Desperate to Keep Highway Money Flowing, Texas Foists Costs Onto Cities

Faced with an impending budget crisis, the Texas Department of Transportation has decided not to rethink its $5.2 billion plan for a third outerbelt through undeveloped grasslands around Houston. Instead, the agency has developed a proposal to basically shift a big part of its costs to the state’s major cities.

Dallas. Image: ##http://www.nctcog.org/trans/cmp/aerial/2007/Launch_slideshow.html##North Central Texas Council of Governments##

The Houston Business Journal reports that the state government plans to shift responsibility for more than 100 miles of roads to cities with populations larger than 50,000, and urban communities are in an uproar. The additional maintenance will foist $165 million in new annual expenses onto Texas’s major cities.

Bennett Sandlin, executive director of the Texas Municipal League, told the Texas Tribune that “shifting $165 million of state costs onto cities would be a massive unfunded mandate that would require higher property taxes on homeowners and businesses.”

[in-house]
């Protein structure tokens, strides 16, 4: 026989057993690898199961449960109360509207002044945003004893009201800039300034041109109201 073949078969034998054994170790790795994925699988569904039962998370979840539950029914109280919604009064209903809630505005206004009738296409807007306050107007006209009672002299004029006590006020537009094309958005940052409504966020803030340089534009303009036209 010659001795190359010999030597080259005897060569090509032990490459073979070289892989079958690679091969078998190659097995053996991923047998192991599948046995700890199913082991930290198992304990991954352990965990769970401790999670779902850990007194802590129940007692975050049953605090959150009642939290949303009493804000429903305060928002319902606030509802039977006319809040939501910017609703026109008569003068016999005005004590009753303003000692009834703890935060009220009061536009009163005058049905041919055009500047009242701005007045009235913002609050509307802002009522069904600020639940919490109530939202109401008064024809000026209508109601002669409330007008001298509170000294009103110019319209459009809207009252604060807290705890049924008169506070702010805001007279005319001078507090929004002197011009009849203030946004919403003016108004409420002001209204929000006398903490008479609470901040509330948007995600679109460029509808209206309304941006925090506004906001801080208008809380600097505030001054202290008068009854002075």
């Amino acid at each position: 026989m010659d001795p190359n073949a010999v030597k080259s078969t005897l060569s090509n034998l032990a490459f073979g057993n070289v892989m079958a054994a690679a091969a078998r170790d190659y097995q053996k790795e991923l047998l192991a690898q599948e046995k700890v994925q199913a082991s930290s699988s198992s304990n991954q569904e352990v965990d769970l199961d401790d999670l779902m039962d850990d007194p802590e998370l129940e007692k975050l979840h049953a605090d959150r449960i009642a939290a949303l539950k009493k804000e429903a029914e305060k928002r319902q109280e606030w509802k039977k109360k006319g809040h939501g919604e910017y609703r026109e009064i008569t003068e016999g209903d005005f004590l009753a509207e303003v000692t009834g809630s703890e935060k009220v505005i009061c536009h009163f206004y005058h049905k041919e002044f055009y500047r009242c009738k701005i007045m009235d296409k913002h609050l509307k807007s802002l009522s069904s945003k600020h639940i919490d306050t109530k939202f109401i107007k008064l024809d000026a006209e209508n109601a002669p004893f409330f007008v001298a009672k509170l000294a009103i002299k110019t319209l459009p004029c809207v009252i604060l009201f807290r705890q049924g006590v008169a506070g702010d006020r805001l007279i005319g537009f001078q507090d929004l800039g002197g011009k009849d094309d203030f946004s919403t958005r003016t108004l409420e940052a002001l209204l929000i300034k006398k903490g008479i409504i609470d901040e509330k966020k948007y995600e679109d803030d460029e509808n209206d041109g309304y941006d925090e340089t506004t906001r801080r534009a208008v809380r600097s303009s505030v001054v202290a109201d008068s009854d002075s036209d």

The shift amounts to a backdoor tax to fund the big highways suburban developers want. Rather than asking drivers on those suburban highways to pick up the cost, through a gas tax or tolls, Texas will make city residents pick up the tab.

Jay Crossley of local smart growth advocacy group Houston Tomorrow said many state-controlled roads are already in terrible condition thanks to TxDOT’s habit of prioritizing new road construction over maintenance.

“TxDOT is saying, ‘We need our crack,'” said Crossley. “They’re basically handing over some broken local roads and saying ‘Now it’s your problem.'”

ALSO ON STREETSBLOG

Can High-Speed Rail Reduce Air Travel and Highway Expansion?

|
Yesterday, Miller-McCune’s Michael Scott Moore accused Southwest Airlines of helping to bury a potential Texas bullet train 15 years ago. “Southwest understood better than most high-speed rail critics just how well the trains could work,” Moore wrote. “[High-speed rail in Spain] has reduced Spanish highway traffic — even for cargo, by freeing up space on […]

Glaeser Goes Out With a Whimper

|
For those just tuning in, economist Ed Glaeser has been writing a four-part series on the potential costs and benefits of high-speed rail at the New York Times‘ Economix blog. He began three weeks ago with an introduction. The following week he addressed direct costs and benefits from a hypothetical line, and last week he […]